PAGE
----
Back to the topic at hand, bridal party invites. I hadn’t planned on making my own, but I just couldn’t find the perfect invite to use. I found many parts and pieces of invites that I liked (Etsy.com is an amazing source), so I decided to cobble them together and create my own.

I started out wanting to copy a few ideas I had found, but no one had quite the right supplies. I had about given up, when inspiration struck. I was in the midst of making my wedding dress. Why not use wooden spools (sewing) as the base? I could then wrap the message around the middle like a secret message.

Supplies:

  • wooden spool
  • book pages
  • washi tape
  • paint
  • card stock
  • silhouette
  • baker’s twine

Steps:

First, paint your spools in your desired color. I used a wine color.

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Second, while the paint is drying, cut strips from the book pages that are just wide enough to fit on the flat part of the spool. I had to glue a couple strips together to make them long enough.

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Third,  using your silhouette, create a design to print your “Will you be my bridesmaid/maid of honor/bridesman?” strips. Using the pen option, trace the design onto your card stock. Alternatively, you can also hand write your message or print them on a printer. Cut out the strips.

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Fourth,  carefully glue the card stock onto the book page stripes. Give them a minute to dry.

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Fifth, using washi tape, cover the outside end of the paper strips and punch a hole into the middle. This will give you a place to secure your string to keep the paper wrapped tightly. Tie a length of baker’s twine through the hole.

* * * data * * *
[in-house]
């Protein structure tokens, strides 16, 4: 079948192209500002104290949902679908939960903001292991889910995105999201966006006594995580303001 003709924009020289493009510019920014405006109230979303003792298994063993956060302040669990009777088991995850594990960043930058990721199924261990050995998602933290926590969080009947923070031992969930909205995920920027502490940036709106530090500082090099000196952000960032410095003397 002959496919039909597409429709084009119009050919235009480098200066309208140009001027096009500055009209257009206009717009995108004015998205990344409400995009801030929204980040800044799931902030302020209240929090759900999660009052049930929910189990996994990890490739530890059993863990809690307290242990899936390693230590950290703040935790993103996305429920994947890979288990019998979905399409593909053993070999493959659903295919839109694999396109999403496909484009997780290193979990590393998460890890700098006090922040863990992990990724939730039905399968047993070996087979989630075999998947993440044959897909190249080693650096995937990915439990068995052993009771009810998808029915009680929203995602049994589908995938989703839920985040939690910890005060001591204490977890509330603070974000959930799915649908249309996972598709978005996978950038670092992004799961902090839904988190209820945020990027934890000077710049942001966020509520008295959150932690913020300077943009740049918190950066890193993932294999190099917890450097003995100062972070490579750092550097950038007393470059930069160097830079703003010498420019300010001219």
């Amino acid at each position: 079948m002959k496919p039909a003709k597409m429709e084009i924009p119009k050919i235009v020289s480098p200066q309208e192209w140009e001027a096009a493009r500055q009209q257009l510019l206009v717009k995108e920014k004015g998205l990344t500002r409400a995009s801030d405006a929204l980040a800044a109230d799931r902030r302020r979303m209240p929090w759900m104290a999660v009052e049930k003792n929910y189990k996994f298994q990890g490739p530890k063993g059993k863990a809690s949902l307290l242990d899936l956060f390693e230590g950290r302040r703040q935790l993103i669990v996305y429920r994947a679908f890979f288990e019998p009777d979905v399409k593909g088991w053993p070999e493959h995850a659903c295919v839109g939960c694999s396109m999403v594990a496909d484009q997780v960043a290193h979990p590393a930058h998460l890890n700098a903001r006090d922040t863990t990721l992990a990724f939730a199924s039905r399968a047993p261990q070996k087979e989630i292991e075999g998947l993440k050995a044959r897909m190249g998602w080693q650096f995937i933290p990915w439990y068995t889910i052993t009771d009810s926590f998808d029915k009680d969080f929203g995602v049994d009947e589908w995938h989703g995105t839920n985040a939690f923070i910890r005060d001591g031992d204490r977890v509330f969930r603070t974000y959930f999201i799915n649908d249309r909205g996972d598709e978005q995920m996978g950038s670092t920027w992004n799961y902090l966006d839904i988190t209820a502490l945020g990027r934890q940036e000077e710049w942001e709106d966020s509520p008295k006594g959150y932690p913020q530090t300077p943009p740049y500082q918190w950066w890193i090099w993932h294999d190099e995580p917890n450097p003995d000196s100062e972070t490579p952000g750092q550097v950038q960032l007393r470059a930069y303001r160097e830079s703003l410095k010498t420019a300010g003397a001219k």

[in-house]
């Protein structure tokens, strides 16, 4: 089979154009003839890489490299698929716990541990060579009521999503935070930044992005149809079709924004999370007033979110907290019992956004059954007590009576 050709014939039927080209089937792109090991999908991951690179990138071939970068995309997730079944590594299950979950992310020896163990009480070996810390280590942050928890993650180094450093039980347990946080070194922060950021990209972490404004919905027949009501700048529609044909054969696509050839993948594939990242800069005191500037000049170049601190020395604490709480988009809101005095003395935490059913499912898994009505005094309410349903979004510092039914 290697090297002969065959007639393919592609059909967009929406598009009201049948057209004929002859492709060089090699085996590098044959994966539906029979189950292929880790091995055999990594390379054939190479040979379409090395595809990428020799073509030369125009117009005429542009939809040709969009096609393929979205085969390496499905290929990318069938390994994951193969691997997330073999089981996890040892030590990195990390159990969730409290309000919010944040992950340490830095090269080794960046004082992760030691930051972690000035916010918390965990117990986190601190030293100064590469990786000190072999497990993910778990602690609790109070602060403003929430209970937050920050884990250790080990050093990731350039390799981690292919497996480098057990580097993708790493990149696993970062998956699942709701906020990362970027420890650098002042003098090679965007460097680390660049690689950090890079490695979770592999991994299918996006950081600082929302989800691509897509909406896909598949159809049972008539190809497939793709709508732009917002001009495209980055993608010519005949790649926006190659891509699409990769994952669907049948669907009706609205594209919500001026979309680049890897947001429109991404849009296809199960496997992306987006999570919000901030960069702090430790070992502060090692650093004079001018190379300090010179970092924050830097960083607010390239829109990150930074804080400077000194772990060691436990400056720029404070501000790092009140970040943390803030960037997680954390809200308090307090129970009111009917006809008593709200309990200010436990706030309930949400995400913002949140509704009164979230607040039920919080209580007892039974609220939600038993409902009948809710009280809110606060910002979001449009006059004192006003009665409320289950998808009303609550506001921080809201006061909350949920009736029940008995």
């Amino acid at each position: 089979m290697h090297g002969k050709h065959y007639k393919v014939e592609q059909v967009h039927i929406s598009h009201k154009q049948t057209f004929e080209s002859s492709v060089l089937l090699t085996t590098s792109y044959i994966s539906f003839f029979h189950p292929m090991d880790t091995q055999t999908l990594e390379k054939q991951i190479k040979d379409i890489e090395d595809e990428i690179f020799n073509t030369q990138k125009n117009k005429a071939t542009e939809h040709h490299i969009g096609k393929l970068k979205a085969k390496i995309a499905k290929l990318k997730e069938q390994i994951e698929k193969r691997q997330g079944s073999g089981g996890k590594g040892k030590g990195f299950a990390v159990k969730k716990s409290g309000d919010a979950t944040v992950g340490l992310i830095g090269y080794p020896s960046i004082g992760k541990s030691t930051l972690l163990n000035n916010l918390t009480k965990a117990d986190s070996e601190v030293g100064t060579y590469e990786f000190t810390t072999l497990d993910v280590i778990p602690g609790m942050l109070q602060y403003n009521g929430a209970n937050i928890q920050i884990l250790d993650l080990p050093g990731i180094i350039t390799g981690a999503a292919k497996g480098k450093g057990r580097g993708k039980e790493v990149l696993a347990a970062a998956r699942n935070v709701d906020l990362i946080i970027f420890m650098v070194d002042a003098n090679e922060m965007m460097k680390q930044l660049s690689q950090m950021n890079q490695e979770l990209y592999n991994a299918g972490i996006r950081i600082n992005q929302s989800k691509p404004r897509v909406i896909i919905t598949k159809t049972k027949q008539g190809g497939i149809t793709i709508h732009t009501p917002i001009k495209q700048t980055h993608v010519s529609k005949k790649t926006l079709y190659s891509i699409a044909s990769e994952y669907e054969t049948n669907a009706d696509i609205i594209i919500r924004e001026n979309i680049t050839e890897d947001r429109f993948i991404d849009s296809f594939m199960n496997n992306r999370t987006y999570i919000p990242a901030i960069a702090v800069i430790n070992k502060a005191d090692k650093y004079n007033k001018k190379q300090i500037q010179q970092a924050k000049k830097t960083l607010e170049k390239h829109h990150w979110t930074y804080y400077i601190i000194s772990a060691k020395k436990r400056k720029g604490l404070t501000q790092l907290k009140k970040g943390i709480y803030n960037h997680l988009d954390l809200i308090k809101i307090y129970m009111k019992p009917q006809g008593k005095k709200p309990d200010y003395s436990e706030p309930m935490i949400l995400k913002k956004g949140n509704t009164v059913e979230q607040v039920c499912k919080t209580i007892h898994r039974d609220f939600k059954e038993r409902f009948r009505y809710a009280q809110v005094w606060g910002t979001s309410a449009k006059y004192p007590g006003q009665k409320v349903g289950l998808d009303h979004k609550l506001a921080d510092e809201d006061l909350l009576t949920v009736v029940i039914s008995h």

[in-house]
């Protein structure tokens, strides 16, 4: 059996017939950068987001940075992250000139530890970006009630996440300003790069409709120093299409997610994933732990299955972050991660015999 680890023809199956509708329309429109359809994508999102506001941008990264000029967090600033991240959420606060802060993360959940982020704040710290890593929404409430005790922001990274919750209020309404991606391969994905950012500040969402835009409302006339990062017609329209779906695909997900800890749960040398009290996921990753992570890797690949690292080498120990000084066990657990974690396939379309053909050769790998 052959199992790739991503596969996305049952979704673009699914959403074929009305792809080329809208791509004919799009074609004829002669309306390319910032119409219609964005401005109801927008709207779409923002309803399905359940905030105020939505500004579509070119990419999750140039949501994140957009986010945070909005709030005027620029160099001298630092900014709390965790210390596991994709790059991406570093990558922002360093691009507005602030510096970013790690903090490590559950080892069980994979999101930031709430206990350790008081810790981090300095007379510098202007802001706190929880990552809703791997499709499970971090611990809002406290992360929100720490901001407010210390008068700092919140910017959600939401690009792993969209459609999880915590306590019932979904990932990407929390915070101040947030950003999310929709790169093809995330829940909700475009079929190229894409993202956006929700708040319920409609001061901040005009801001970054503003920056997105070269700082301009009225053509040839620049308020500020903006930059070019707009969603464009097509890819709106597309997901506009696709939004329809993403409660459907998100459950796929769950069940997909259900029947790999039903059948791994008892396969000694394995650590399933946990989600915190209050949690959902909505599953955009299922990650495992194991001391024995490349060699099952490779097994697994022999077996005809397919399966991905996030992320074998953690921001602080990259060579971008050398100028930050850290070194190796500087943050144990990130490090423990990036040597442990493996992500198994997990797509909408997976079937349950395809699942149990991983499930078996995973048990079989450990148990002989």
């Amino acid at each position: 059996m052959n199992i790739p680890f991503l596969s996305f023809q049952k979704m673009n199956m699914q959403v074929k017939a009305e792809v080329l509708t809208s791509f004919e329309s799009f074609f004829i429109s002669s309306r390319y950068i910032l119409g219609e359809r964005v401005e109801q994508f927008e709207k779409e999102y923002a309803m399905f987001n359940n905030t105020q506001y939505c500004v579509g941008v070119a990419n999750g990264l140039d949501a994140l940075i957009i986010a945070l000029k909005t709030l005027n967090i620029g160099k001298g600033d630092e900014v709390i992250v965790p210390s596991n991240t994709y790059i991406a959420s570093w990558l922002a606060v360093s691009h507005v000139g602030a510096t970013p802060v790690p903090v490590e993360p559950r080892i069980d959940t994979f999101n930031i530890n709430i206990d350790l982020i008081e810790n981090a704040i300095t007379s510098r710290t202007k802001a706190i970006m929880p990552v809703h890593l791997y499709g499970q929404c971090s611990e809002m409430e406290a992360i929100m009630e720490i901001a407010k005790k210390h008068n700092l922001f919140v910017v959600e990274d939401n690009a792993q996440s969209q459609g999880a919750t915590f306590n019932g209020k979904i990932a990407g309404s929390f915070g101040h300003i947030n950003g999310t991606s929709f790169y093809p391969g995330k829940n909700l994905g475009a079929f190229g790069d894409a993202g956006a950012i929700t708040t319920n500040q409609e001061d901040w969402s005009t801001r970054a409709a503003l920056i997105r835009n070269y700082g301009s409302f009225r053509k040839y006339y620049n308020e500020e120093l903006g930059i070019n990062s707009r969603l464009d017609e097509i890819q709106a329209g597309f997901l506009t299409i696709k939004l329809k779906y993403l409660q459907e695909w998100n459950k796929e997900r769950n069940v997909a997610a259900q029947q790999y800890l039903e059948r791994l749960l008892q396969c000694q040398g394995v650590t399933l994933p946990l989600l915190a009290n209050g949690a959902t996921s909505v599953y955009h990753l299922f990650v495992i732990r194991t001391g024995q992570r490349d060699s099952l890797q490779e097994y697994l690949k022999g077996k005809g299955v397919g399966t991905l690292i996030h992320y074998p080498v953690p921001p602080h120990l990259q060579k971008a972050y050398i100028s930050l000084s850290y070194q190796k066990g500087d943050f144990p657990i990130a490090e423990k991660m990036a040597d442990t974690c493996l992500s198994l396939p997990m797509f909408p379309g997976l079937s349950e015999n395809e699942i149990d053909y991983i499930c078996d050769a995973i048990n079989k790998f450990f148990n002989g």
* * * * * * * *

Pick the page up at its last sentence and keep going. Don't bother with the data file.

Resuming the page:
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Sixth, using another piece of washi tape, attach the beginning end of your paper strips to the middle of the painted spools. You may need to use a little glue to keep the tape secure.

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Seventh, wrap the paper around the spool. Use the baker’s twine to secure it in place.

They are ready to be sent or hand delivered. I shipped mine out in a padded envelope since most of my bridal party lived a considerable distance away. If everyone lives close, this would be a great reason for a small party!

Will you be my...

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Subway Art Pledge…a Tutorial

I know traditionally red, white, & blue are used with decorations pertaining being patriotic, but those colours didn’t match my classroom. I stood in the paint aisle for 15 minutes debating between traditional and coordinating. In the end, I went with coordinating, otherwise the finished product would have bothered me all year long.

This project was inspired by a post from Infarrantly Creative and a July 4th post on how to make a distressed wood subway art pledge of allegiance sign. Since stumbling across the post, I’ve spent a little time exploring the blog and have found some interesting projects.  I was spurred into action by Michael’s Crafts Create 2 Educate sweepstakes. I probably won’t win, but at least I completed a project for my classroom.